Originally published in Psychology Today – July 18th, 2023.
“I would rather sign a great recruit today than win a $1 million order.”
- Many leaders focus on the “things” that appear urgent and allocate most of their time accordingly.
- Others choose to focus on “who” is on the team, allocating most of their time to hiring and developing people.
- CEO Rob Waldron shifted from “chasing the what” to “solving the who,” achieving extraordinary results.
In 2008, Rob Waldron joined a small workbook company with a big mission—and big challenges.
When Waldron joined as CEO, Curriculum Associates (CA) was a print-only educational workbook company. He said, “A few concerns reared up immediately: We only had 82 days of cash left. We were entirely print with no digital offerings in a world that was rapidly digitizing. And the products that we had were based on standards that were going away—that meant the materials we’d created were going to be obsolete due to new Common Core Standards.”
Like many CEOs, Waldron had a calendar filled to the brim with meetings about products, customers, operations, and finance—all the normal categories you would expect to find on a CEO’s planner. He had been obsessing about the “what” in operations on a daily basis: tracking goals, progress reviews, process design, process management, and of course winning new customer accounts.
“Execution was my focus back then—making sure things were getting done. We had a bold vision for our company: to make classrooms better places by providing the very best educational tools to students and teachers nationwide. But I had this pit in my stomach. I knew my current approach to managing the organization was not going to allow us to fulfill our full potential.”
Waldron was searching for a better way to reach more students and teachers and fulfill the mission of CA.
In 2008, Waldron attended a Young Presidents Organization (YPO) keynote speech by consultants from ghSMART, the global leadership advisory and analytics firm I founded in 1995. “It was a lightbulb moment,” Waldron said.
He recalled, “Your team said it’s easier to be successful as a CEO if you are an outstanding recruiter and average manager than if you are an average recruiter and an outstanding manager. It’s a decision to focus less on the ‘what’ part of the job and focus obsessively on the ‘who.’ That day, I decided to shift my focus away from the endless things that take up time and instead to focus intensely on getting the talent right. I knew we had extraordinary goals for the company, and we needed more extraordinary talent to achieve them.”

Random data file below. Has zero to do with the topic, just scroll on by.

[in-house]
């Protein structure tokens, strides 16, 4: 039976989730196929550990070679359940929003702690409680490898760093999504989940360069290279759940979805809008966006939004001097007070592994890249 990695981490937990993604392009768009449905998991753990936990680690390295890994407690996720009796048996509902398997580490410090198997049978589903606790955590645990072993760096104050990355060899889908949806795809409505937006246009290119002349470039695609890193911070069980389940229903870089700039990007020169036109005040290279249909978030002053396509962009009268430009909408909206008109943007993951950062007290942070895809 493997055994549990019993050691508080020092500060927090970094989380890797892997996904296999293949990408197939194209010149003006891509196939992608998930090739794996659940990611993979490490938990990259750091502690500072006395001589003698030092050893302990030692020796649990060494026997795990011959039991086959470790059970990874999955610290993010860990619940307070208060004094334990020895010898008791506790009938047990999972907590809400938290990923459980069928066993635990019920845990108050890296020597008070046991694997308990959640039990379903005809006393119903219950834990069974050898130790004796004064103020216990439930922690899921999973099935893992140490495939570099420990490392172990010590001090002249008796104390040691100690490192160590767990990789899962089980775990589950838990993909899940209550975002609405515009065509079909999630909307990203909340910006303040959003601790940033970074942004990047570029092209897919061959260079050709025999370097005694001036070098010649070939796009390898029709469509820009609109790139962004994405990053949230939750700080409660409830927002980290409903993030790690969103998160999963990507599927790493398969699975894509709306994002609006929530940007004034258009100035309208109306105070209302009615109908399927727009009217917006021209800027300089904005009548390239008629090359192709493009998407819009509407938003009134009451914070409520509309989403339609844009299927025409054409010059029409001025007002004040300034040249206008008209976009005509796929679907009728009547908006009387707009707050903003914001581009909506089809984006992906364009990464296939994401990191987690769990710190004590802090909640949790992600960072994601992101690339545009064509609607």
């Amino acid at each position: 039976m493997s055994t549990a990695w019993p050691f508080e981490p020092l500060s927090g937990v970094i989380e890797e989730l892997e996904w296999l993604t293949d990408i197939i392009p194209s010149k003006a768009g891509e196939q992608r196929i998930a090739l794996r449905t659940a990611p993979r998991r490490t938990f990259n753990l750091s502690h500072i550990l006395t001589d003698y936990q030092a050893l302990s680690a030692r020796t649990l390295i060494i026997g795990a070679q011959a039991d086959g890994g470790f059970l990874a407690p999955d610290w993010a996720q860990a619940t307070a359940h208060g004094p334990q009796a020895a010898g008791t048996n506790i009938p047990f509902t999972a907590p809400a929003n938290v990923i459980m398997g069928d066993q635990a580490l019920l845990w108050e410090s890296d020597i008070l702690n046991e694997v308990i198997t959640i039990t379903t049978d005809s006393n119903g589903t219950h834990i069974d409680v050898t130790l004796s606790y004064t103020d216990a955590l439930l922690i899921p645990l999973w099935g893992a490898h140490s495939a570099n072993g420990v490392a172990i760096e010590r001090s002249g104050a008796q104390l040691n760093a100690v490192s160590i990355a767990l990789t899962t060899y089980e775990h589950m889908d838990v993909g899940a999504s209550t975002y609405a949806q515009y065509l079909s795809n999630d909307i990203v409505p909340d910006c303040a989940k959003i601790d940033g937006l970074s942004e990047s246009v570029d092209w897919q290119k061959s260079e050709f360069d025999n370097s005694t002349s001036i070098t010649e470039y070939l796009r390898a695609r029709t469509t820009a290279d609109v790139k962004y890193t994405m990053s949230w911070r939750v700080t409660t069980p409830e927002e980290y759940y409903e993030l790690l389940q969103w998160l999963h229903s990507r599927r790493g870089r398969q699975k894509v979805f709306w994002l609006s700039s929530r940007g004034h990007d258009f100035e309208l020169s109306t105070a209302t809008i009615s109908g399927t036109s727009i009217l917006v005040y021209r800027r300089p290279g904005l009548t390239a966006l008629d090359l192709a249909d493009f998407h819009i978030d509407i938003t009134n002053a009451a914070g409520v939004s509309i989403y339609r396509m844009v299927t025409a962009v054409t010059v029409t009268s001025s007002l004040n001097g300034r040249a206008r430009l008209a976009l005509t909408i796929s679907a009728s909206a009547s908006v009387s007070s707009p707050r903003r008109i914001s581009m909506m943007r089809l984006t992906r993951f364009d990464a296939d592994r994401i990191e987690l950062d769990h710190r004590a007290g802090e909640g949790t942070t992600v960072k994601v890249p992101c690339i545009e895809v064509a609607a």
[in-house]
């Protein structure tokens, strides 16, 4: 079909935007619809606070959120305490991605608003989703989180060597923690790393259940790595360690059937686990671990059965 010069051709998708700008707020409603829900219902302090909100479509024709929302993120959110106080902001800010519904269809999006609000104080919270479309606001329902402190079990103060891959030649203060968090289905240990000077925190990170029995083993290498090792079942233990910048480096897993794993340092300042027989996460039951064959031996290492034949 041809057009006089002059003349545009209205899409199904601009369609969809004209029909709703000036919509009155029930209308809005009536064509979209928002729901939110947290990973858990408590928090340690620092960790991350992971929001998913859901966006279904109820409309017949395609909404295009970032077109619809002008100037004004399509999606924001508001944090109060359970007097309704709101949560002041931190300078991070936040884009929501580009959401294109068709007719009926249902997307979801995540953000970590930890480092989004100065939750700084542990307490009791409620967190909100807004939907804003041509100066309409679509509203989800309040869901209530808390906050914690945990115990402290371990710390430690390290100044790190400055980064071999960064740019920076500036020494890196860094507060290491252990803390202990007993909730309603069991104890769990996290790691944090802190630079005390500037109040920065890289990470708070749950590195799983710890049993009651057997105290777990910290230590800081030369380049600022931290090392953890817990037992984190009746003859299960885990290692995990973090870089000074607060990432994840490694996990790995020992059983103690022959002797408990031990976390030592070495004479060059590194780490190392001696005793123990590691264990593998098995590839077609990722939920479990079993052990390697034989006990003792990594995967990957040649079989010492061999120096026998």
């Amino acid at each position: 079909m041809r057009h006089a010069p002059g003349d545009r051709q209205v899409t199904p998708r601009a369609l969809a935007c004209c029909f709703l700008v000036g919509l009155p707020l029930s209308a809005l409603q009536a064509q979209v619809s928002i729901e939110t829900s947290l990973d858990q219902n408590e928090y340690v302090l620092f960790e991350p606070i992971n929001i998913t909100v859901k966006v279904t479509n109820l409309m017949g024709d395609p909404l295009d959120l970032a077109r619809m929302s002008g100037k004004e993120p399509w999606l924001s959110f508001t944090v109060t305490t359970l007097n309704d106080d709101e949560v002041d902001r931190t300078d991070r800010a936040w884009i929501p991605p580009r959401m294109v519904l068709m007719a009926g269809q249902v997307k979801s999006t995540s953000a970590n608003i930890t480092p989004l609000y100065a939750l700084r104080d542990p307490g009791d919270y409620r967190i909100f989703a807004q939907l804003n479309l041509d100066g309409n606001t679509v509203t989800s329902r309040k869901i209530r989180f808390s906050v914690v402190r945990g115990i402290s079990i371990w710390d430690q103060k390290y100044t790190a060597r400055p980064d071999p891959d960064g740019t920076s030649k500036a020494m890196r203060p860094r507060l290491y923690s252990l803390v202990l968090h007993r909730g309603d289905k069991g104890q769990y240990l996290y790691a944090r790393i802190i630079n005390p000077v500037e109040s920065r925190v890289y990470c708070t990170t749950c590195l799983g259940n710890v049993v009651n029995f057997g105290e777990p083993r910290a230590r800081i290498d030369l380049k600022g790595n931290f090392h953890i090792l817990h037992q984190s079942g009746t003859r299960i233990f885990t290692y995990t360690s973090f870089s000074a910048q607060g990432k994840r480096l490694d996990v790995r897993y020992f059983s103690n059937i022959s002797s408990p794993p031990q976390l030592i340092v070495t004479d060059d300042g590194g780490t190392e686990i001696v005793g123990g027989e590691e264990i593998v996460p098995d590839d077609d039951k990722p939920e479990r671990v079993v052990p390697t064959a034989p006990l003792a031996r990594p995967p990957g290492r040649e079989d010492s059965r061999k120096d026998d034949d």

Solving the Who
In the 15 years that followed Waldron’s shift from “what” to “who,” the positive social impact of his organization has expanded tremendously. The company now serves 12 million students and their educators, supporting meaningful learning gains and advancing more equitable outcomes for over a third of K–8 students nationwide.
Employee count has grown from 100 to over 2,000, and Curriculum Associates has been honored for their culture by being recognized as a Top Place to Work by the Boston Globe for nine years running. This growth in impact mirrors the growth in the company’s value—from 2008 to today, CA’s revenues have increased 25-fold.
So how did Waldron and Curriculum Associates succeed? Practically speaking, this meant making three shifts.
1. Shift from “managing” to “recruiting.” Waldron said, “I changed my focus 100%. It went from focusing on the many things going on in the business to focusing intensely on the next three hires. Getting those three right became all that mattered.”
Waldron has countless stories of critical team members whose decision to join CA advanced the organization’s impact, and the efforts he went to in finding the just-right fit. “As we were moving into the edtech space, I interviewed a CTO candidate who was about to become CTO at a large, known company. During the interview process, the candidate said, ‘Let me get this straight: You want me to take this workbook company and make it a tech company. And you don’t have any money?’ Despite this, he was convinced that he should use his life for purpose, and I hired him to oversee our transformation into an educational technology leader over the next decade.”